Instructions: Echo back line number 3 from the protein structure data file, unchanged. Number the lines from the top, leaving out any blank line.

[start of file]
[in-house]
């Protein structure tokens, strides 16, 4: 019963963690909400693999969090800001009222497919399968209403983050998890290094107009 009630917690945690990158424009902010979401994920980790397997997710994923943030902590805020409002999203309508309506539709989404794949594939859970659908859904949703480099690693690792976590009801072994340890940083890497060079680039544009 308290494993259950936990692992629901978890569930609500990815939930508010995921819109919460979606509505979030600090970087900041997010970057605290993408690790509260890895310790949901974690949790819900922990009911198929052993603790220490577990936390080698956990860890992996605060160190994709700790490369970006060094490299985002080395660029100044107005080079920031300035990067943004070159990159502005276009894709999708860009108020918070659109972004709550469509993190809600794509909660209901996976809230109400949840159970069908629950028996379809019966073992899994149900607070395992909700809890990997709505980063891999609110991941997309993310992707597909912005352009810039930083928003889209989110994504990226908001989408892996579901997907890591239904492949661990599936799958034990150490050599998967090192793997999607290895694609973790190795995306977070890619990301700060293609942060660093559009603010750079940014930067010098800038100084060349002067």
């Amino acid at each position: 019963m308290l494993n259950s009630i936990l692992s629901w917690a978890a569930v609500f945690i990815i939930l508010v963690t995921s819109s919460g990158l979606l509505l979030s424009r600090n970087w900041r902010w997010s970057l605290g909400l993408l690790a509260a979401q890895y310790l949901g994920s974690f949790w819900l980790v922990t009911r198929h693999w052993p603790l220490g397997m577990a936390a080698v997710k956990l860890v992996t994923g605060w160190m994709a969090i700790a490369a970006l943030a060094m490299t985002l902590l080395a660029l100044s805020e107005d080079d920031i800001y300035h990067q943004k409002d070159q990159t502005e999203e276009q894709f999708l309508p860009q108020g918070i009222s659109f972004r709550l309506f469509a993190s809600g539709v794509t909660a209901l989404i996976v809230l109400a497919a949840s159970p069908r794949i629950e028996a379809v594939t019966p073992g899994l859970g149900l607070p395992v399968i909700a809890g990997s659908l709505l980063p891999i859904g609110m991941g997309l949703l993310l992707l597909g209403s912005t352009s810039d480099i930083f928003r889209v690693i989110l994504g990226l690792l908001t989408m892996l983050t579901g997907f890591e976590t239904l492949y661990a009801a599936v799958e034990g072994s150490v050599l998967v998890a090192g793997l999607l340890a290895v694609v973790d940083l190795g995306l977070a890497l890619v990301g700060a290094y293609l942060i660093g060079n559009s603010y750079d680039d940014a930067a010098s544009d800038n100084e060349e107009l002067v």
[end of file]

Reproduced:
């Amino acid at each position: 019963m308290l494993n259950s009630i936990l692992s629901w917690a978890a569930v609500f945690i990815i939930l508010v963690t995921s819109s919460g990158l979606l509505l979030s424009r600090n970087w900041r902010w997010s970057l605290g909400l993408l690790a509260a979401q890895y310790l949901g994920s974690f949790w819900l980790v922990t009911r198929h693999w052993p603790l220490g397997m577990a936390a080698v997710k956990l860890v992996t994923g605060w160190m994709a969090i700790a490369a970006l943030a060094m490299t985002l902590l080395a660029l100044s805020e107005d080079d920031i800001y300035h990067q943004k409002d070159q990159t502005e999203e276009q894709f999708l309508p860009q108020g918070i009222s659109f972004r709550l309506f469509a993190s809600g539709v794509t909660a209901l989404i996976v809230l109400a497919a949840s159970p069908r794949i629950e028996a379809v594939t019966p073992g899994l859970g149900l607070p395992v399968i909700a809890g990997s659908l709505l980063p891999i859904g609110m991941g997309l949703l993310l992707l597909g209403s912005t352009s810039d480099i930083f928003r889209v690693i989110l994504g990226l690792l908001t989408m892996l983050t579901g997907f890591e976590t239904l492949y661990a009801a599936v799958e034990g072994s150490v050599l998967v998890a090192g793997l999607l340890a290895v694609v973790d940083l190795g995306l977070a890497l890619v990301g700060a290094y293609l942060i660093g060079n559009s603010y750079d680039d940014a930067a010098s544009d800038n100084e060349e107009l002067v």